March 2012 Archives

March 30, 2012

EEOC clarifies ADEA "reasonable factors other than age" defense

Thumbnail image for eeoclogo.pngYesterday, the U.S. Equal Employment Opportunity Commission (EEOC) issued its "Final Regulation on Disparate Impact and Reasonable Factors Other than Age" (RFOA) under the Age Discrimination in Employment Act of 1967 (ADEA).

Wait, wha, wha, what the heck is an RFOA?  (The Cliff Notes versions because, like, you could click on the link above, dudes.)

Can you tell it's been a long day as I punch out this post? Anyhoo, make with the jump, dawg...

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March 29, 2012

Fact or Fiction: FLSA preempts state wage and hour laws?

Fact or Fiction?That's right folks. It's time for another edition of "Fact or Fiction" a/k/a "Quick Answers to Quick Questions" a/k/a QATQQ f/k/a "I don't feel like writing a long blog post" d/b/a (just for today) "Eric's 36th-Birthday Post"

*** Sigh ***

Ahh...let's get to today's question:

May an employee raise claims in federal court against an employer under both the Fair Labor Standards Act (federal) and a state wage and hour law? Or is the latter preempted by the former, such that an employee may only pursue FLSA claims?

The answer to today's question -- at least in the Third Circuit Court of Appeals -- comes to us from a decision rendered Tuesday in Knepper v. Rite Aid Corp. There, the court recognized that the FLSA "evinces a clear intent to preserve rather than supplant state law." Consequently, it held that state wage and hour laws such as the Maryland Wage and Hour Law and the Ohio Minimum Fair Wage Standards Act -- two laws that track the federal overtime requirements -- are not preempted by the FLSA.

The answer to today's QATQQ is FICTION.

March 28, 2012

6 keys to keeping unpaid internships from becoming a hot wage & hour mess

unpaidintern1.jpgYesterday, I presented "Reducing the Risk of Wage and Hour Litigation" with my partner, Jennifer Platzkere Snyder, at ALM's In-House Counsel Labor and Employment Law Forum. We talked best practices, common mistakes, and Supreme Court.

We also dipped into some hot issues, the hottest of which, by far, based on audience engagement, was unpaid internships. Oh boy, is it easy for companies to potentially screw up unpaid internships. Just ask Charlie Rose and Harper's Bazaar

Want to get 'em right without running afoul of the Fair Labor Standards Act. Six steps to success follow after the jump...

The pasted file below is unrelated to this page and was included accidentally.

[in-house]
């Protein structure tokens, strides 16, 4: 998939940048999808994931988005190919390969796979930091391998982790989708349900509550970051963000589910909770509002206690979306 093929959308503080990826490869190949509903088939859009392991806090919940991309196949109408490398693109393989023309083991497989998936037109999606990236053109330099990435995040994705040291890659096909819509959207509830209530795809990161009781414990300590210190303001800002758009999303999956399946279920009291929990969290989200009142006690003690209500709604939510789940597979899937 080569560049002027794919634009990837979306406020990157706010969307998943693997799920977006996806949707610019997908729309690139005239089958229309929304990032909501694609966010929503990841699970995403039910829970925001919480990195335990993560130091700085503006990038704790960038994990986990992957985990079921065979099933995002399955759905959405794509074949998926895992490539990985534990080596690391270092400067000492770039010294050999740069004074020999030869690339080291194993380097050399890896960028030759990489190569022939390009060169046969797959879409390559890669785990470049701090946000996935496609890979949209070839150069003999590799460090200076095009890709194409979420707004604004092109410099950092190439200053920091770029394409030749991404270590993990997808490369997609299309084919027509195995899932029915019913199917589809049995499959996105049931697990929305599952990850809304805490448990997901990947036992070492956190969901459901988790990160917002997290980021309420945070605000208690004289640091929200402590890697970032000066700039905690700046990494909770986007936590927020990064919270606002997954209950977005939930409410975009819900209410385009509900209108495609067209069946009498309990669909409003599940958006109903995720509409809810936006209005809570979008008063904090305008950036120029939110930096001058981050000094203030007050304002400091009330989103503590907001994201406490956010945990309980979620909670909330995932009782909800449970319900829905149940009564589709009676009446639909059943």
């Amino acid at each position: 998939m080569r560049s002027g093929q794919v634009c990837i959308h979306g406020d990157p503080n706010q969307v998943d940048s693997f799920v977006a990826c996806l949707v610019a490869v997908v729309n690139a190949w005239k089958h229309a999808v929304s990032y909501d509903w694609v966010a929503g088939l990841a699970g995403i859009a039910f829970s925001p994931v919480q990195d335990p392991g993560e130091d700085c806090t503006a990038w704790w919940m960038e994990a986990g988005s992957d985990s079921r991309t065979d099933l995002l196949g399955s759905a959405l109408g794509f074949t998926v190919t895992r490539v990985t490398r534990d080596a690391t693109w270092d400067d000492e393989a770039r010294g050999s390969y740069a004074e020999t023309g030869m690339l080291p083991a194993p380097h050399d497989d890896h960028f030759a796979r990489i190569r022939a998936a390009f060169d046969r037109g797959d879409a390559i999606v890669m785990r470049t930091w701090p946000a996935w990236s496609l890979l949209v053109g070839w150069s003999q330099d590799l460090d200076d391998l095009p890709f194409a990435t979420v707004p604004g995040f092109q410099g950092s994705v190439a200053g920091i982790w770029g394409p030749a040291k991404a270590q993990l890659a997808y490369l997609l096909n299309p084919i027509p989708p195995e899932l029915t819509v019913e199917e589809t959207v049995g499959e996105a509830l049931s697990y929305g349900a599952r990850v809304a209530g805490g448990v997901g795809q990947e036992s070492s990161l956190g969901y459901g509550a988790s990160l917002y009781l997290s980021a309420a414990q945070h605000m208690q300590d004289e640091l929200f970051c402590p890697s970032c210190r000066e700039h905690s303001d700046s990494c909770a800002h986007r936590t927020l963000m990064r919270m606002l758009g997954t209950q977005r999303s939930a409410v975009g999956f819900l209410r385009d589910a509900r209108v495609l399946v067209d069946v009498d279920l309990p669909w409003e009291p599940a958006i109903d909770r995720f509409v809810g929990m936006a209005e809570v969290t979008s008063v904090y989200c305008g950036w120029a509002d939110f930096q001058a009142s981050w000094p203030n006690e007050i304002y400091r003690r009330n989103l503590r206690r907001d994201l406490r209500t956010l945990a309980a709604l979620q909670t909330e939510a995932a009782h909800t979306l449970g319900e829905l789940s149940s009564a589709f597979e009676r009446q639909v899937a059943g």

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March 27, 2012

The Ambien alternative a/k/a NLRB FY11 operations statistics

nlrb.jpgYawn...

The Acting General Counsel of the National Labor Relations Board recently released a 10-page summary of operations for FY 2011. But, you can find a short summary here.

Here are some stats that caught my attention (relatively speaking, of course):

  • In FY 2011, the Regional Offices issued 1,342 complaints as compared to 1,243 in FY 2010.

  • The Regional Offices recovered $60,514,922 on behalf of employees as backpay or reimbursement of fees, dues, and fines in FY 2011, compared to $86,557,684 in FY 2010.

  • In FY 2011, the median time to proceed to an election from the filing of a petition was 38 days, the same rate achieved in FY 2010, "and well below our target median of 42 days." (NLRB's words, not mine. And they want to "streamline" the election process because...)

March 26, 2012

Relax! Businesses don't want employee Facebook passwords.

Chicken LittleBut, if you think they do -- maybe you read this article last week -- then I have a bridge in Brooklyn to sell you, sucker.

Come on! The sky isn't falling. Demanding social media access from employees and potential hires and is most definitely the exception and not the rule. And I'll set the record straight on this bad business practice after the jump...

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March 23, 2012

So, can a prevailing defendant really recover e-discovery costs?

arnold.jpeg